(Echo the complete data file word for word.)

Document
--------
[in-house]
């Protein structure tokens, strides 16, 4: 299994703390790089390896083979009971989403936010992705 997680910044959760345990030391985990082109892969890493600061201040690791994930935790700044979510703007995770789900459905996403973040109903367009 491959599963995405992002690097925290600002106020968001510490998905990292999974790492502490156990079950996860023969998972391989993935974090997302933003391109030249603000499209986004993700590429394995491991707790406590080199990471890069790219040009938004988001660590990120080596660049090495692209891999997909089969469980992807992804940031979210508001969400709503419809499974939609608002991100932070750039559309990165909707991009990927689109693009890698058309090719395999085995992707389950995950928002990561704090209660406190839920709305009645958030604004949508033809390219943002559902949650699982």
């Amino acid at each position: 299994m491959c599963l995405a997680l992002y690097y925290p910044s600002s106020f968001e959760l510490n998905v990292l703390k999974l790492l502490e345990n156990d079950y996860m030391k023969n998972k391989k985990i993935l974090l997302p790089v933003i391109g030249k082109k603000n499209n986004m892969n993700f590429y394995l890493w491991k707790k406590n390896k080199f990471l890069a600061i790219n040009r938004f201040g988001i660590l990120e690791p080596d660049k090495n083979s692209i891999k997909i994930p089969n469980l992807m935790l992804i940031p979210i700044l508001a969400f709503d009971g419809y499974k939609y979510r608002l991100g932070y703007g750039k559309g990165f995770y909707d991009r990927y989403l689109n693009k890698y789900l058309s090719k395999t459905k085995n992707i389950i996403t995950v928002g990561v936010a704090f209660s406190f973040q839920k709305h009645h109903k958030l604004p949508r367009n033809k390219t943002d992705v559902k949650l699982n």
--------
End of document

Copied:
[in-house]
């Protein structure tokens, strides 16, 4: 299994703390790089390896083979009971989403936010992705 997680910044959760345990030391985990082109892969890493600061201040690791994930935790700044979510703007995770789900459905996403973040109903367009 491959599963995405992002690097925290600002106020968001510490998905990292999974790492502490156990079950996860023969998972391989993935974090997302933003391109030249603000499209986004993700590429394995491991707790406590080199990471890069790219040009938004988001660590990120080596660049090495692209891999997909089969469980992807992804940031979210508001969400709503419809499974939609608002991100932070750039559309990165909707991009990927689109693009890698058309090719395999085995992707389950995950928002990561704090209660406190839920709305009645958030604004949508033809390219943002559902949650699982």
């Amino acid at each position: 299994m491959c599963l995405a997680l992002y690097y925290p910044s600002s106020f968001e959760l510490n998905v990292l703390k999974l790492l502490e345990n156990d079950y996860m030391k023969n998972k391989k985990i993935l974090l997302p790089v933003i391109g030249k082109k603000n499209n986004m892969n993700f590429y394995l890493w491991k707790k406590n390896k080199f990471l890069a600061i790219n040009r938004f201040g988001i660590l990120e690791p080596d660049k090495n083979s692209i891999k997909i994930p089969n469980l992807m935790l992804i940031p979210i700044l508001a969400f709503d009971g419809y499974k939609y979510r608002l991100g932070y703007g750039k559309g990165f995770y909707d991009r990927y989403l689109n693009k890698y789900l058309s090719k395999t459905k085995n992707i389950i996403t995950v928002g990561v936010a704090f209660s406190f973040q839920k709305h009645h109903k958030l604004p949508r367009n033809k390219t943002d992705v559902k949650l699982n």